Kick and Fennick is the first game developed by a two-man team from the Netherlands known as Jaywalkers Interactive, with help from developer Abstraction Games – the studio responsible for bringing Hotline Miami and Rogue Legacy to PlayStation platforms. With an interesting partnership developing this game, how does it hold up?

The story of Kick and Fennick follows the adventures of Kick, who, after waking up in a colourful and mysterious world, meets a robot known as Fennick. They’re soon attacked by an enemy, an encounter in which Fennick’s core battery in damaged. This then gives the duo the task to get to the top of the core tower and repair Fennick’s battery.

Kick and Fennick is a platforming game, but the catch here that helps it avoid so many other plaforming game cliches is that there is no jump button – pressing the X button will not help you jump a ledge here, in fact the X button does nothing at all.

Instead of a basic jumping mechanic, Kick is armed with a rifle, yep, a rifle, but this rifle fires Kick into the air when shot in any direction, and this is how he will navigate through the levels in this game. The mechanic starts off difficult to master at first, but after a few attempts you’ll soon get the hang of it.

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Aiming the rifle displays a straight line and a bubbly line, the bubbly line is what you want to refer to when aiming to navigate Kick to where you want him to go, the straight line however, is used for shooting enemies, which start to appear upon reaching the second chapter of the game.

The game is split into 5 chapters, the first chapter has 5 levels and the rest have 10, bringing the total to 45 levels. As you can imagine with classic platforming games, this game gradually gets more and more difficult, which helps make this game feel more genuine and in-line with classic games such as Crash Bandicoot.

Throughout each level there are 50 gears to collect, these are normally hidden in special areas of each level, which helps to encourage exploration as you complete each level. Depending on how long you spend in a level along with how many jumps you do in each level earns you a medal at the end of the level. There are four different kinds of medals you can earn, but the Diamond medal is what you want as this helps you unlock new costumes for the duo.

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Graphically this game is stunning, It’s clear from the get go that the two-man team from Jaywalkers Interactive have really put time and effort into creating Kick and Fennick, their animations look brilliant and detailed – like they have been designed with the due care and attention that AAA developers would give to their mascots.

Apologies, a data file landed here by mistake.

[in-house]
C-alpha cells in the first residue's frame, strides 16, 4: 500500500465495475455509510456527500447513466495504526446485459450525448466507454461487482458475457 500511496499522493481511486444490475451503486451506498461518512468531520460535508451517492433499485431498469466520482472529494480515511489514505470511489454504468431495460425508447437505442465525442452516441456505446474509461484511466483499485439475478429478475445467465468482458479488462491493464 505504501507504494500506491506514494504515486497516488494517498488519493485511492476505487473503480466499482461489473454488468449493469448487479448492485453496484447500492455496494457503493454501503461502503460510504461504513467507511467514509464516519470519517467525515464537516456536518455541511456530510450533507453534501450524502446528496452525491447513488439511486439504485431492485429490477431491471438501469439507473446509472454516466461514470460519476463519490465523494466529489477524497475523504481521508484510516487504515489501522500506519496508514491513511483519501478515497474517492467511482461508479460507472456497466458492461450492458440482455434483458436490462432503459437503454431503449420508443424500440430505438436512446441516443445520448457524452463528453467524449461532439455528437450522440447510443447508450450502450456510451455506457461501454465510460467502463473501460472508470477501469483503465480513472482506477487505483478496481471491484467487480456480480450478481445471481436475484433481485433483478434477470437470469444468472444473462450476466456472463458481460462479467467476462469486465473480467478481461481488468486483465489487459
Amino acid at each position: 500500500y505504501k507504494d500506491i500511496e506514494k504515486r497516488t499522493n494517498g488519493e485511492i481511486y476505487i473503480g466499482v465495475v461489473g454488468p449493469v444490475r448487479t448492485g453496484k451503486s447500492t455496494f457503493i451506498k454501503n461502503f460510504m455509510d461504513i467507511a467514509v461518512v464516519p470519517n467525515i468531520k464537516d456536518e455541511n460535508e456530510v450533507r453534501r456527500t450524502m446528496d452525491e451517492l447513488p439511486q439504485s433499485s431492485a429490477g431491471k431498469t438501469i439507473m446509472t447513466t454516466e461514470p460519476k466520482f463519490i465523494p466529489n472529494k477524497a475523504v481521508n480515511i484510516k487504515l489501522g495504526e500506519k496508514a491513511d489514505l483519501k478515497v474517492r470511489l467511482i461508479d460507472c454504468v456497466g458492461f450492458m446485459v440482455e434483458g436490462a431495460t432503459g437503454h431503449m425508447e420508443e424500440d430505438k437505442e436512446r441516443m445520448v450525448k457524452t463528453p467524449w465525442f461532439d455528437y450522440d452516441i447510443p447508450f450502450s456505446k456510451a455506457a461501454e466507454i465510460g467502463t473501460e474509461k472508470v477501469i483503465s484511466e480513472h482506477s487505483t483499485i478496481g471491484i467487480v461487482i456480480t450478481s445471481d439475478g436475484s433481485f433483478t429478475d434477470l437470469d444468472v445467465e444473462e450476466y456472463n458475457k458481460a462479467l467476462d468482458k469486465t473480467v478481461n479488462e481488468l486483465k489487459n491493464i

The audio has been composed by musicbyjonathan and fits perfectly with the game. In the darker environments the music is quieter and actually gives off a bit of a sinister atmosphere, but where it suits, the audio can be uplifting and quite catchy. As a finished product, Jonathan van den Wijngaarden has done a fantastic job of creating an enjoyable and memorable soundtrack.

The main problem that I have with Kick and Fennick is that it seems to be over so quickly, thankfully the 3 difficulty modes really do have a distance between each other and hard mode will really put you to the test. Elsewhere I found that some jumps were rather difficult to pull off, and developer Jaywalkers Interactive have stated that they promise to make things a little easier for players in a future update to the game.

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Kick and Fennick is easily one of the best new IP’s to be exclusive to PlayStation Vita. While it’s not impossible for the game to come to other platforms in the future, Kick and Fennick feels like it belongs on the PlayStation Vita, and hopefully Jaywalkers Interactive plan to branch out and make a sequel, as so much more can be done here.

As a first attempt at making their own game, Jaywalkers Interactive have crafted an excellent platforming game that will certainly raise a few eyebrows. Kick and Fennick is a solid platforming game that really does deserve your attention, and can become quite addictive! Even if you are stuck on a certain part, you’ll constantly want get past any difficulties to see what it throws at you next!

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Vita enthusiast and once declared as 'Champion of the Vita', Liam's love for Sony's handheld know's no bounds. He's happy playing most Vita titles and most recently found himself enjoying indie titles, but will totally give you a good run for your money in any beat-em-up
  • Bitrip

    Definitely feels like a mobile game…but it plays well regardless. I commend the devs for branching out, as this was their first Vita title.

    • ChrisODude

      Disagree with you that it feels like a mobile game, would be impossible to be precise enough on a phone, and like Liam said, the graphics are really really nice

      • Bitrip